Her vet assures me there’s nothing else to do other than observe her. She has been very subdued all day. Definitely not her normal wiggly self. But tonight, after a full day in bed without food or much desire to move, when she ran down the stairs and started barking at the mailman, ate a bowlful of dog food, and got up on her hind legs to do the puppy dance because her Auntie Denise came over to see her, my heart felt lighter.

Permission To Break My Heart

And in that lightness of heart, I reminded myself that I have given Grendel permission to break my heart, just like I’ve given it to so many other people I love. And that yes, life is dangerous, and love is scary, and there’s oh so much to lose.

And yet, what’s the alternative? Building iron walls nobody can get through? Defending yourself like a fortress against love? Making yourself numb so it doesn’t hurt if your puppy dies in a freak excited-morning-ritual bed accident? Missing out on the overflowing buoyancy and bubbling joy and heart-opening experience of intimacy, connection, and unconditional love?

Nope. Not for me, thank you very much.

Instead, I’m gonna snuggle up with my pup, and thank God that she seems to be okay in this moment, and trust that all will be as it should, and appreciate her right here, right now, because I never know when I might lose her – or Siena… or Matt… or anyone else I love.

What About You?

Are you willing to live dangerously and let yourself love fully, even when love – and the world – is so unsafe?

Tell me what you think.

Counting my blessings and loving every face lick,


Lissa Rankin, MD: Creator of the health and wellness communities and, author of Mind Over Medicine: Scientific Proof You Can Heal Yourself (Hay House, 2013), TEDx speaker, and Health Care Evolutionary. Join her newsletter list for free guidance on healing yourself, and check her out on Twitter and Facebook.



Mourning a Pet’s Death & Celebrating Their Life
Are Pets More Trustworthy Than People?
Pet Loss: Matters Of Love and Death


LMj Sunshine
James Merit5 years ago

Thank you for sharing.

LMj Sunshine
James Merit5 years ago

Thank you for sharing.

Darla G.
Darla G5 years ago

I don't know how you remained so calm. I don't think I could have done it. Instead, I would have loaded up the dog into the car and driven as fast as possible to the vet.

Vicky Pitchford
Vicky P5 years ago

it's scary when something happens to something or someone you love..thanks

Nancy P.
Nancy P5 years ago

When you love hard, you will lose hard but at least you knew the joy of love.

Pamela H.
Pamela H5 years ago

Continued: The vet nodded, and I took my old friend home with me to give her a decent burial in the back yard. I planted a lovely Jasmine over her, which has now taken over the whole fence. I now feel terrible that I wasn't with her to the very end. Next time I will make myself be brave enough to stay. Better yet, I'd rather they died at home if at all possible. My current cats are now twelve, and one has diabetes. I have to give her insulin every twelve hours. I'd never given injections before but I've learned that you have to be brave when you have animals to care for, and you just have to do what needs to be done for their welfare. We're both quite used to it now, and Mystie knows she gets a little treat afterwards so she comes to me. These two cats get more love and attention than any other cat or dog I've ever had. Probably because the kids are grown up and gone so I have more time for added family members. Yes, when you love someone you do give them permission to break your heart, but it's better than the alternative of a baren, empty household.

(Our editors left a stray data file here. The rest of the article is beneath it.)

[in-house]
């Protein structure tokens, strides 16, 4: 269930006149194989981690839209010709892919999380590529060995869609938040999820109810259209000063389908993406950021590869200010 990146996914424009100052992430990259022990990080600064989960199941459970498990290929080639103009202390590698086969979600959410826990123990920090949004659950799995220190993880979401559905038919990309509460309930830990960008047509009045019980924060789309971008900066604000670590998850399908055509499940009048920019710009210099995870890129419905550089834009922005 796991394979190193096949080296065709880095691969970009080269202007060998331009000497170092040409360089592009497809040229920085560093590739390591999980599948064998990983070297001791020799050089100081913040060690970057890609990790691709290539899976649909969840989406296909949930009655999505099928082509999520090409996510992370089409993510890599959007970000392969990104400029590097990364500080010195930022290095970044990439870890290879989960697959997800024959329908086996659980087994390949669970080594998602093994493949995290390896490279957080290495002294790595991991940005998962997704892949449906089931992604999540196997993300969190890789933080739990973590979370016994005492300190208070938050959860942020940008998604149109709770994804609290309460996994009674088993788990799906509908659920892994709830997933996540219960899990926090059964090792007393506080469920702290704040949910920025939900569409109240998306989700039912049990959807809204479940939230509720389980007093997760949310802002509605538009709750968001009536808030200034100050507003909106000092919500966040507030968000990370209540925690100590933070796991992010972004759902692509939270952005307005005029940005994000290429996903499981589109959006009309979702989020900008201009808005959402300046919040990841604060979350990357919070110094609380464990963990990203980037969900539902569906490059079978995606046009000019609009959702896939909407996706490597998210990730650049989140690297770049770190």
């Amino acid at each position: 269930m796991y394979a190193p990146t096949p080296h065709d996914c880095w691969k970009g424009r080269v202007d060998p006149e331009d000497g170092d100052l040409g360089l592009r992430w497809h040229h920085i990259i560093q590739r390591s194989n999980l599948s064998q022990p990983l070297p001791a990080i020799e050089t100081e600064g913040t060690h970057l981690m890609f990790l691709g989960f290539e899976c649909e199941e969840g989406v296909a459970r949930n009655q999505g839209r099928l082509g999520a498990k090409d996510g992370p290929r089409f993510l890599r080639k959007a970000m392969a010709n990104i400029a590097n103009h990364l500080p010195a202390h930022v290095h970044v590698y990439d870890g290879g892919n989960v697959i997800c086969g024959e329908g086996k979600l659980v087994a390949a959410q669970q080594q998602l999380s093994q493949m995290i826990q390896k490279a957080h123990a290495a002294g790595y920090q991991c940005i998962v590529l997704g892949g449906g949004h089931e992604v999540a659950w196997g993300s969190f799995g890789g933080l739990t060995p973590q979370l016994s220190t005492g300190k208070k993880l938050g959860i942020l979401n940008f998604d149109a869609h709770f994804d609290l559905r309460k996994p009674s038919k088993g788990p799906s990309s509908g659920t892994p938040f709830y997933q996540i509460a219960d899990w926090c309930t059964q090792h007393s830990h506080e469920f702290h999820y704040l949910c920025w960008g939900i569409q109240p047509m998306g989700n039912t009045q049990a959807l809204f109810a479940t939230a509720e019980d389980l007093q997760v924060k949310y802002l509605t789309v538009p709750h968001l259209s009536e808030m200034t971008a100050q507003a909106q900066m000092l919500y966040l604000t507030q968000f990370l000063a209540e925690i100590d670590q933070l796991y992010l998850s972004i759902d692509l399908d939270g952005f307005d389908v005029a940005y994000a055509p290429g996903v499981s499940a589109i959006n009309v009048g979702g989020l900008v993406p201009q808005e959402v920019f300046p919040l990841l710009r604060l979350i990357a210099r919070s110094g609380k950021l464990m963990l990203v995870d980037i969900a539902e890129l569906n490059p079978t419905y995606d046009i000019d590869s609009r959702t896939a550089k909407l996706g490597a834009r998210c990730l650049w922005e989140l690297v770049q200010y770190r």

Pamela H.
Pamela H5 years ago

I've loved all my companion animals. I now have two cats who I love so much that when they're out the front I constantly watch, like a mother hen, in case they go too far up the driveway towards the road (it's a small court), or in case my neighbour who shares my driveway, backs her car out without looking first. When I had to take my last cat for her last trip to the vet, she was seventeen and had a huge tumor inside her, and her hind legs were beginning to collapse. I asked if I could take her out the back of the vets for a while in the sunshine and let her feel the grass under her feet for the last time, and the sun on her back. They said I could take all the time I needed. I think she knew, as I sat on the grass with her sobbing while she slowly walked around sniffing the grass and trying to pee, which was very difficult for her. I carried her gently back into the vets and sat quietly weeping with her lying calmly across my lap in the waiting room. For once I didn't care about anyone seeing me cry, I was too distraught. I felt like a murderer taking my companion of so many years to her certain death. When the vet called her name I carried her in there but I couldn't stand and watch while she did the deed so I waited outside until the vet came out and handed me the box I'd given her. I looked inside and saw my cat looking as though she was just having a nap. I gently stroked her fur and she was still warm. This may sound silly but I asked the vet "Are you sure she's gone?"

Past Member
Past Member 5 years ago

I can't imagine how I would react if something happened to one of my animals. The love I have for them is the same as my children, I would be crushed. Thank goodness she had you there.

Sybil S.
Sybil S5 years ago

what a lovely heartwarming story,I am sure your little dog feels your love as much as you feel hers

Carrie Anne Brown

thanks for sharing :)